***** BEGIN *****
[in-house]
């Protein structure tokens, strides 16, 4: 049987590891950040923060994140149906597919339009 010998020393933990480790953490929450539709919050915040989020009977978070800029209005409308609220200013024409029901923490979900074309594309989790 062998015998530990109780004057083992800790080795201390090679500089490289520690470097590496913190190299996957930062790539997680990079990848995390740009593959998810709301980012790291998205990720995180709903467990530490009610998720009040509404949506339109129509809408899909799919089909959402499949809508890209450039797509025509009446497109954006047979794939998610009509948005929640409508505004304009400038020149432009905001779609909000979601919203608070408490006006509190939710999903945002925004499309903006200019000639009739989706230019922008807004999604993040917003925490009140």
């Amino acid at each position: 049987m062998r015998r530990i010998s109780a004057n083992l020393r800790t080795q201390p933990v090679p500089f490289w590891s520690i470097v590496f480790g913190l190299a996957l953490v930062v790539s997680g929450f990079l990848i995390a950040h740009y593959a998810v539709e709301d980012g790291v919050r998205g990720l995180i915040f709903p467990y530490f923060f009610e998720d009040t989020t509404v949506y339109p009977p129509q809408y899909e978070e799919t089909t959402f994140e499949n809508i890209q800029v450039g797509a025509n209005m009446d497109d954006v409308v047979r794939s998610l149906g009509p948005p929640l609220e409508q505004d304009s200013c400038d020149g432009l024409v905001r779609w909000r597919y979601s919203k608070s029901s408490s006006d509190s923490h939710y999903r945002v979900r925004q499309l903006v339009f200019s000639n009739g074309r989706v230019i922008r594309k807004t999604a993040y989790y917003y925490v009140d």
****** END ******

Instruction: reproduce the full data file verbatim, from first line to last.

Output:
[in-house]
């Protein structure tokens, strides 16, 4: 049987590891950040923060994140149906597919339009 010998020393933990480790953490929450539709919050915040989020009977978070800029209005409308609220200013024409029901923490979900074309594309989790 062998015998530990109780004057083992800790080795201390090679500089490289520690470097590496913190190299996957930062790539997680990079990848995390740009593959998810709301980012790291998205990720995180709903467990530490009610998720009040509404949506339109129509809408899909799919089909959402499949809508890209450039797509025509009446497109954006047979794939998610009509948005929640409508505004304009400038020149432009905001779609909000979601919203608070408490006006509190939710999903945002925004499309903006200019000639009739989706230019922008807004999604993040917003925490009140």
């Amino acid at each position: 049987m062998r015998r530990i010998s109780a004057n083992l020393r800790t080795q201390p933990v090679p500089f490289w590891s520690i470097v590496f480790g913190l190299a996957l953490v930062v790539s997680g929450f990079l990848i995390a950040h740009y593959a998810v539709e709301d980012g790291v919050r998205g990720l995180i915040f709903p467990y530490f923060f009610e998720d009040t989020t509404v949506y339109p009977p129509q809408y899909e978070e799919t089909t959402f994140e499949n809508i890209q800029v450039g797509a025509n209005m009446d497109d954006v409308v047979r794939s998610l149906g009509p948005p929640l609220e409508q505004d304009s200013c400038d020149g432009l024409v905001r779609w909000r597919y979601s919203k608070s029901s408490s006006d509190s923490h939710y999903r945002v979900r925004q499309l903006v339009f200019s000639n009739g074309r989706v230019i922008r594309k807004t999604a993040y989790y917003y925490v009140d």